I'll keep to what I promised;” and he sat down on
the side of the bed, and began putting on his shoes.

« That’s right!” said Lawton, slapping him on the
back. ‘“IthoughtI could depend upon you. There’s
not another boy in the school like you. Sayers is
such a blab, and Dickson such a coward; although
they have both of them taken my lollipops times out
of number. It was all through Dickson, that I was
found out last half.”

“Were you?” said Harry looking up.

«Yes, But it is too long a story to tellnow; we’ll
have that another time. I wonder Sir Francis has
never told you. It must be a good tale as a warning
against me.”

“Elton has never said a word against you,” said
Harry, and he sighed as he thought of Elton.



Z ———— ES

Se SSS
ee ES Se
SSS SSS ee

MUP



Page 53.

NIGHT.

HARRY GOES OUT BY



DOING WRONG. 53

‘But, I say, we must not be talking here; we shall
wake up somebody,” said Lawton. “Now for the
rope.”

“What rope?” asked Harry.

“You hold your tongue, and do as I bid you.”

Lawton then brought a rope and tied it to the
window sill.

“ Now, Blake, you holdit steady while I go down.”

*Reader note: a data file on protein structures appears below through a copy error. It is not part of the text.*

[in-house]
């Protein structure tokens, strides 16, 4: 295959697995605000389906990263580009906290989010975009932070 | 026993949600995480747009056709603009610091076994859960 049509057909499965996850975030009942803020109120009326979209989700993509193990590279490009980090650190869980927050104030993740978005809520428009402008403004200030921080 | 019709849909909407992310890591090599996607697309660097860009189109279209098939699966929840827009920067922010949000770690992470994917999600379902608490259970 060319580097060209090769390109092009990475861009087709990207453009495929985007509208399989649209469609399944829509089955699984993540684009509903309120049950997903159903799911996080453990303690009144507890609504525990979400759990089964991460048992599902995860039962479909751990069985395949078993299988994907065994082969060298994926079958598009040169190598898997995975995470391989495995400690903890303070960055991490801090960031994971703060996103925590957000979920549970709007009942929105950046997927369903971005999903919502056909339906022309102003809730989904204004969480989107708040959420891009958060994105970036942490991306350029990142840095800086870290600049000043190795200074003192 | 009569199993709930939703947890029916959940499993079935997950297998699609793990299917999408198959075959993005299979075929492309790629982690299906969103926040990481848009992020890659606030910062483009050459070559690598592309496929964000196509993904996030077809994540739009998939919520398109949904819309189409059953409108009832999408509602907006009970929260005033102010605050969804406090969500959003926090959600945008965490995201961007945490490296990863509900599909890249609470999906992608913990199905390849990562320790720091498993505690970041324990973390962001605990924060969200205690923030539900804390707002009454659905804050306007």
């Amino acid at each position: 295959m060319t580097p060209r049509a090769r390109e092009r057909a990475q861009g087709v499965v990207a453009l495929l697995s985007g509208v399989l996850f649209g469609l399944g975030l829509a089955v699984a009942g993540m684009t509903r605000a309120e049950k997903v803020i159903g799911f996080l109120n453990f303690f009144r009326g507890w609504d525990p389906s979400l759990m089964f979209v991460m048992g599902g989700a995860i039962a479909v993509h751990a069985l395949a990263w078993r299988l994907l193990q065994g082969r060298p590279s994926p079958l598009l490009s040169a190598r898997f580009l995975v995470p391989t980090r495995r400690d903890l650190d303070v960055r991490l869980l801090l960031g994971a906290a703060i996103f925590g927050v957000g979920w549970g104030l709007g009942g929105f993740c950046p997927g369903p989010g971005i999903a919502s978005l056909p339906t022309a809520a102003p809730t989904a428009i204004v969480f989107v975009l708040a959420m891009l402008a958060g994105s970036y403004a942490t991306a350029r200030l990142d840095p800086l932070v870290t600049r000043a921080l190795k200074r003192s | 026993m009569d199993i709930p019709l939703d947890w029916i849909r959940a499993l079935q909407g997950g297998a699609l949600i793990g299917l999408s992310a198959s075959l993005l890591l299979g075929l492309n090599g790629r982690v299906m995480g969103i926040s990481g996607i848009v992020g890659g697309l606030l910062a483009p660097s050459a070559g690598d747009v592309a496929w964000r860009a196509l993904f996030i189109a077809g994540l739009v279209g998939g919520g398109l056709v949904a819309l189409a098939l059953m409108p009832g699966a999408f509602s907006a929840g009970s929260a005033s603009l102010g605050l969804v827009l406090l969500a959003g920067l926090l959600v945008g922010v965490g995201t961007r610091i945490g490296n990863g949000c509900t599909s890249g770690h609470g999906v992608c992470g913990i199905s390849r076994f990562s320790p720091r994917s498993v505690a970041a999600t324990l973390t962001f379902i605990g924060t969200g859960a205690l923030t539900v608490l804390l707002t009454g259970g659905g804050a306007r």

Harry did as he was told; and saw Lawton swing
himself down into the garden by the rope, until he
stood upon the flower bed below.

‘* Now then, come on,” he called out in a loud
whisper.

Harry got out in his turn, while Lawton held the
rope steady from beneath. As he was going down,
the light of a candle flashed in one of the window
panes.

‘Make haste,” whispered Lawton; “But be as
quiet as a mouse, come with me.”

He caught Harry’s hand as he reached the ground,
and drew him away. At the same moment, a window
opened, and Doctor Owen looked out. Lawton and
Harry crouched amongst the bushes. The Doctor
looked down steadily into the garden; but he could
see nothing.

The rope could not be seen, because it hung close
to the wall: and presently Doctor Owen shut the
window again, and the light of the candle went
away.

Lawton rose up.



54 HARRY AT SCHOOL.

“‘ Wasn’t that a near thing?” he said; “ Now for
it. Come, Blake, over the wall.”

Harry was over as soon as Lawton, and they both
stood in the high-road.

“Hurrah!” called Lawton, racing towards the
town; ‘* Hurrah! come on.”

“Hurrah!” answered Harry, racing after him; and
from that moment he forgot everything but the fun
of being out at night.

It is often very pleasant to do wrong while it lasts;
but it is afterwards that we suffer for it.

Do you know that Lawton was twice as wicked a
boy as if he had gone out alone that night; for he
made Harry as naughty as himself. Harry, being
much smaller than Lawton, was easily led by him.
If Lawton had set a good example, I think Harry
would have followed it. However small or young we
are, we can always meet with those who are smaller